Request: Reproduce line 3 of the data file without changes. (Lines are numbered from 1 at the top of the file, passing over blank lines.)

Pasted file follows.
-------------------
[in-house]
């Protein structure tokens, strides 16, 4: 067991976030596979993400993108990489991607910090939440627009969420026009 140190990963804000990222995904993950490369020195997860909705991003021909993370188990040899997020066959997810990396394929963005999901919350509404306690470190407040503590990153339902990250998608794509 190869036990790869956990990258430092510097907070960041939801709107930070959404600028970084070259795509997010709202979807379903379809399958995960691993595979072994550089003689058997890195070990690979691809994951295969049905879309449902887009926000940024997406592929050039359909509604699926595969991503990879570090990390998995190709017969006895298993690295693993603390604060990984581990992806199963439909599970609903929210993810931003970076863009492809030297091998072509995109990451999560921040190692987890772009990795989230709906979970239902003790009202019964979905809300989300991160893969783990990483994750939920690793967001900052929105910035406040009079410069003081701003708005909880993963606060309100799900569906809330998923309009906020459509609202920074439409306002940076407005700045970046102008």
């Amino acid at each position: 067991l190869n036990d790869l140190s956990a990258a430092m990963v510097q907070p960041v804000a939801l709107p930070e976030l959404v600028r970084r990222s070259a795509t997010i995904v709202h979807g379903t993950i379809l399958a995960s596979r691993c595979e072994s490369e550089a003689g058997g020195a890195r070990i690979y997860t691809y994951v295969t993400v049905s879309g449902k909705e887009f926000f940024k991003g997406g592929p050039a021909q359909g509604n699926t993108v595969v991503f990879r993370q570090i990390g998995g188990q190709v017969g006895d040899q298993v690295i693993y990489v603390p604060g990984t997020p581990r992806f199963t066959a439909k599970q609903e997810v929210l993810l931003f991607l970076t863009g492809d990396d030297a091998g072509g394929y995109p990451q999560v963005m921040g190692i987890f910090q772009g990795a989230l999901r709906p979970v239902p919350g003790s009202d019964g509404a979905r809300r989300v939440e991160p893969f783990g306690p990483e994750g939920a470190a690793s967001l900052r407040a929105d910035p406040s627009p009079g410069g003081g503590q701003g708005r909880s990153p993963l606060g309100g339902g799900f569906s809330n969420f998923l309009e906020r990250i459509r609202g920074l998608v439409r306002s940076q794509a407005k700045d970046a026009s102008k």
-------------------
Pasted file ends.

């Amino acid at each position: 067991l190869n036990d790869l140190s956990a990258a430092m990963v510097q907070p960041v804000a939801l709107p930070e976030l959404v600028r970084r990222s070259a795509t997010i995904v709202h979807g379903t993950i379809l399958a995960s596979r691993c595979e072994s490369e550089a003689g058997g020195a890195r070990i690979y997860t691809y994951v295969t993400v049905s879309g449902k909705e887009f926000f940024k991003g997406g592929p050039a021909q359909g509604n699926t993108v595969v991503f990879r993370q570090i990390g998995g188990q190709v017969g006895d040899q298993v690295i693993y990489v603390p604060g990984t997020p581990r992806f199963t066959a439909k599970q609903e997810v929210l993810l931003f991607l970076t863009g492809d990396d030297a091998g072509g394929y995109p990451q999560v963005m921040g190692i987890f910090q772009g990795a989230l999901r709906p979970v239902p919350g003790s009202d019964g509404a979905r809300r989300v939440e991160p893969f783990g306690p990483e994750g939920a470190a690793s967001l900052r407040a929105d910035p406040s627009p009079g410069g003081g503590q701003g708005r909880s990153p993963l606060g309100g339902g799900f569906s809330n969420f998923l309009e906020r990250i459509r609202g920074l998608v439409r306002s940076q794509a407005k700045d970046a026009s102008k």